Morphology, membrane characterization and detection of a bacterium associated with ratoon stunting disease of sugarcane.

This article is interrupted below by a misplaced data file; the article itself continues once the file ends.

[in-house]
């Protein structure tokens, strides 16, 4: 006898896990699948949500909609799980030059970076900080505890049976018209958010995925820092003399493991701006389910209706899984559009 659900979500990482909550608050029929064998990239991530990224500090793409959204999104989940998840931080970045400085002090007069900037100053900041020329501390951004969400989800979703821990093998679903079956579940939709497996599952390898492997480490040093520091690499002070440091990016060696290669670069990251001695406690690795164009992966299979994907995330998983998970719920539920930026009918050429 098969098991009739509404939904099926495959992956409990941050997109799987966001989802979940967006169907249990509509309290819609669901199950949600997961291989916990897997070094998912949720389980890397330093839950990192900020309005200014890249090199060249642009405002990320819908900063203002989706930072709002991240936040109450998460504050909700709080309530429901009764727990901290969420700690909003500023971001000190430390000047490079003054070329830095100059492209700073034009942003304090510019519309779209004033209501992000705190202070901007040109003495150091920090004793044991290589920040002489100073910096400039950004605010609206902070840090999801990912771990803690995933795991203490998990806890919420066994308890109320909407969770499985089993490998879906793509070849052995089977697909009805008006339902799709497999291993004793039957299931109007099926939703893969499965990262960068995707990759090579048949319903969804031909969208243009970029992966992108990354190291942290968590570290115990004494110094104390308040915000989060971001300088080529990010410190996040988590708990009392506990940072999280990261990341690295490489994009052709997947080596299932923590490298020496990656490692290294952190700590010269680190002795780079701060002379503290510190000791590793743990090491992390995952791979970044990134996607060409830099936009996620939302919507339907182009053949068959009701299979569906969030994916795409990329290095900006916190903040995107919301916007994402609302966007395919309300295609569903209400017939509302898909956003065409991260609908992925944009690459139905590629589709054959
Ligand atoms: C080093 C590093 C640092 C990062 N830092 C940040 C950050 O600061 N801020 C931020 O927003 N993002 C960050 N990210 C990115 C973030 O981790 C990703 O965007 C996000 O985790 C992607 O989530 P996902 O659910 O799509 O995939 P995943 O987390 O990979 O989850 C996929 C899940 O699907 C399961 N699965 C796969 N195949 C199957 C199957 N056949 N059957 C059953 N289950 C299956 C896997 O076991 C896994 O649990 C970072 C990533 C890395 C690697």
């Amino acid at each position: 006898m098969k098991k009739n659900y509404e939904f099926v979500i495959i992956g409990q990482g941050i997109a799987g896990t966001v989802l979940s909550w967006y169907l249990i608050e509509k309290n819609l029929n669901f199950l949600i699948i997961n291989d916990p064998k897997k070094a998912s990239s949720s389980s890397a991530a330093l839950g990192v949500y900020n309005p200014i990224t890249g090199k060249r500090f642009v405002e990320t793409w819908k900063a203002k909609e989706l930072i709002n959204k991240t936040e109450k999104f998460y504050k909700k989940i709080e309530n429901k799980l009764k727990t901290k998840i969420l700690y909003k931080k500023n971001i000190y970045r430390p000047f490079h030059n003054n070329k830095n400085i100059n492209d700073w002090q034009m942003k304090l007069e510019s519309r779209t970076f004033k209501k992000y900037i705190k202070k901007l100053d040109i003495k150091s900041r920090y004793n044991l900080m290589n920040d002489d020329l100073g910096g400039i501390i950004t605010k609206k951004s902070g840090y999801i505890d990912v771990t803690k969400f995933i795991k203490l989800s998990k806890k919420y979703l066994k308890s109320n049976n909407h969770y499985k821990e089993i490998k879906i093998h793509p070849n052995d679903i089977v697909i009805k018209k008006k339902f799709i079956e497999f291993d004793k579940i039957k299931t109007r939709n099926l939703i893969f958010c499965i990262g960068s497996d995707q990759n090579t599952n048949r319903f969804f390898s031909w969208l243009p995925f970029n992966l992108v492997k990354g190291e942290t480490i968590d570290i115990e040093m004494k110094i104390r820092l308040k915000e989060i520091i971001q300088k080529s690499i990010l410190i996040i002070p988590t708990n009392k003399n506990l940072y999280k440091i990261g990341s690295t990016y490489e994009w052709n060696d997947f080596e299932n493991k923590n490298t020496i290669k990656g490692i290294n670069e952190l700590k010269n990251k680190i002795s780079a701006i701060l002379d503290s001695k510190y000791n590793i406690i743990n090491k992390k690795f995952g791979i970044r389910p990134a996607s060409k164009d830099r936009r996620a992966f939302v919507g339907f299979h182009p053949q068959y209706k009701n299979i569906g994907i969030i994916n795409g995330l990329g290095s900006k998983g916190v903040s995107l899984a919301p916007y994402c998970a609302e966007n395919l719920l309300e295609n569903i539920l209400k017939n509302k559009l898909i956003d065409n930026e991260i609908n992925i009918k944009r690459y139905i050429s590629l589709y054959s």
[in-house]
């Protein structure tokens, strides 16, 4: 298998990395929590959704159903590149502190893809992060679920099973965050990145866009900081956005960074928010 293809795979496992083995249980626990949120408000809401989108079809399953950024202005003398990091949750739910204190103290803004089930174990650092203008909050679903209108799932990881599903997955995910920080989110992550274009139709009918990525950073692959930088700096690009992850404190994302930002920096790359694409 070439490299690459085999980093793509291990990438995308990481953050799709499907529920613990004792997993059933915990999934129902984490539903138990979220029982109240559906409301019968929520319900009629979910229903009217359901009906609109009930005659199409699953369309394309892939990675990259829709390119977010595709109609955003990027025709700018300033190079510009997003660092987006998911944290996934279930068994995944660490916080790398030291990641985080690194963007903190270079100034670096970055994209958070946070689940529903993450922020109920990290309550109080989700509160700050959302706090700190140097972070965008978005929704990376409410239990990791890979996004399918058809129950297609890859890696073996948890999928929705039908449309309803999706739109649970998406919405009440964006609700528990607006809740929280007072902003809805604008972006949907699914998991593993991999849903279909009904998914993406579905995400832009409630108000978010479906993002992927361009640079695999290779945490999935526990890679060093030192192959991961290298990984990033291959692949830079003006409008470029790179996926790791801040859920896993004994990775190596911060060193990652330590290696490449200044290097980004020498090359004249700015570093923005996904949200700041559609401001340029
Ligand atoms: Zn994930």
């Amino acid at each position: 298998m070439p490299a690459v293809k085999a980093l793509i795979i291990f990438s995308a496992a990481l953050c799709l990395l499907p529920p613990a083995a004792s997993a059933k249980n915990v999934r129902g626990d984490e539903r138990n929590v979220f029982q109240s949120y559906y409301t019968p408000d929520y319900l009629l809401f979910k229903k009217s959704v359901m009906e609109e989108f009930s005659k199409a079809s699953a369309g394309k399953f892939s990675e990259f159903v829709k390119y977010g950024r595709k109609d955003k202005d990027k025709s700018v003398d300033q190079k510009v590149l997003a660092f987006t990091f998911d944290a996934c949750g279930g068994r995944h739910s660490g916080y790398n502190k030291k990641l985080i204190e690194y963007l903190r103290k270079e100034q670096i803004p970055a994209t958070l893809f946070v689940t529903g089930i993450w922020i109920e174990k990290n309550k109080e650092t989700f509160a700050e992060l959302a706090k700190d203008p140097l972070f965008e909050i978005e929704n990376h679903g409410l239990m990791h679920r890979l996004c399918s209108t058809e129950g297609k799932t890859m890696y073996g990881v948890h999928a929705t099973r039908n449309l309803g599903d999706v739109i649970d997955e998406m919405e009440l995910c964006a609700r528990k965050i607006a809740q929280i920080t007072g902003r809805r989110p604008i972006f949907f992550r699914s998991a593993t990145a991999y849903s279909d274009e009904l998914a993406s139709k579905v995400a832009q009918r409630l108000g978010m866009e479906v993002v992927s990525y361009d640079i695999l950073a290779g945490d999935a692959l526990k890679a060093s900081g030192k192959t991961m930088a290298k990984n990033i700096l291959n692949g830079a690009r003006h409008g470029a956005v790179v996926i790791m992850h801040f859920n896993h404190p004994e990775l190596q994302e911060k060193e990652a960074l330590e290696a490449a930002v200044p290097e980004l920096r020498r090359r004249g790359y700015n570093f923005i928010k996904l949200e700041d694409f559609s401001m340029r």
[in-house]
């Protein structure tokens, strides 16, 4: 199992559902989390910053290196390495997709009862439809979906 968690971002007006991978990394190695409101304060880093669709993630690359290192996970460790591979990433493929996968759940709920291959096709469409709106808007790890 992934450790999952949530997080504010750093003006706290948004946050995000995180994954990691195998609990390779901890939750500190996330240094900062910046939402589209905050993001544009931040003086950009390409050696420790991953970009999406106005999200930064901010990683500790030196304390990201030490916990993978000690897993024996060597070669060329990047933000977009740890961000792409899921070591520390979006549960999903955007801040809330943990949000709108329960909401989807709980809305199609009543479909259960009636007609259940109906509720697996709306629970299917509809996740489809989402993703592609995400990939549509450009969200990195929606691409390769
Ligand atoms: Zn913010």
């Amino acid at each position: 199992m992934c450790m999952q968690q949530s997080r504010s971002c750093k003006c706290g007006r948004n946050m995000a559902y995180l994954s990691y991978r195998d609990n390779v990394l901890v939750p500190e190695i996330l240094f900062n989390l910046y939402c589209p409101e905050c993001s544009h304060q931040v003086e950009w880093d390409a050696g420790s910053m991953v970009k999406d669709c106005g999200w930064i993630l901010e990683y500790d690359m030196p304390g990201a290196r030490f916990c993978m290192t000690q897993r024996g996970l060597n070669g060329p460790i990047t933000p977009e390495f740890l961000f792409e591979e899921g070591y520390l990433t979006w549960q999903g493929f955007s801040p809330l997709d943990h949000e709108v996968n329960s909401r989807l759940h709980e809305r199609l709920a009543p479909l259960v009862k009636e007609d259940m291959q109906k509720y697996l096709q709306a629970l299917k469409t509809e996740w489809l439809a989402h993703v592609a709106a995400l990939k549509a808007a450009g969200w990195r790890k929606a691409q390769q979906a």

Ratoon stunting disease (RSD) of sugarcane was first recognized in 1944 in Queensland, Australia (Steindl, 1961). The disease occurs worldwide and causes significant yield losses, especially during drought. RSD produces no external symptoms except a non-specific stunting (Steindl, 1961). RSD, which was first recorded 1n South Africa in 1953 (Anon., 1960), causes a greater overall loss in yield than any other sugarcane disease in South Africa. Yields of sugarcane are reduced by 20% to 40% and the harvest of affected fields declines progressively with successive ratoons (Anon., 1980b). A virus was originally thought to cause RSD, but in 1973, a coryneform bacterium was implicated as the causal agent (Gillaspie et al., 1973; Teakle et al., 1973). In 1980, our laboratory reported the successful isolation and culture of a coryneform bacterium associated with RSD of sugarcane and was indicated to be the causal agent (Nayiager et al., 1980). The lack of a rapid diagnostic technique applicable to mass screening of sugarcane has hindered progress in the control of the disease. There are two types of commonly used diagnostic tests. One test depends on the evaluation of internal stalk symptoms which may require from two to twenty six weeks to develop (Gillaspie et al., 1966; Matsuoka, 1971; Schexnayder, 1960; Singh, 1969). However, these symptoms are not always present in RSD affected plants and similar symptoms can sometimes result from other causes (Steindl, 1961). The other test involves establishing the presence of the coryneform bacterium associated with diseased plants. The bacterium is visible under high magnification by phase-contrast microscopy (Gillaspie et al., 1973) or by electron microscopy (Teakle et al., 1973). Although identification by the latter methods requires little time, the technology involved severely limits the number of samples that can be examined. Recently, serological techniques have been used (Brlansky et al., 1982; Damann et al., 1977; Davis et al., 1980; Gillaspie, 1978b; Gillaspie et al., 1979; Harris and Gillaspie, 1978) but their success has been limited. Besides problems with diagnosis of the disease, the precise morphology and taxonomy of the causal organism is unclarified. The objectives of this research programme were, firstly, to characterize the cultured intact bacterium and its constituent membranes both ultrastructurally and immunologically, and secondly, to evaluate various immunological methods for detection of the bacterium. This study should contribute to enhancing the taxonomic status of the bacterium and to the use of a rapid diagnostic technique applicable to mass screening of sugarcane. Such a technique should eventually contribute to effective control of RSD.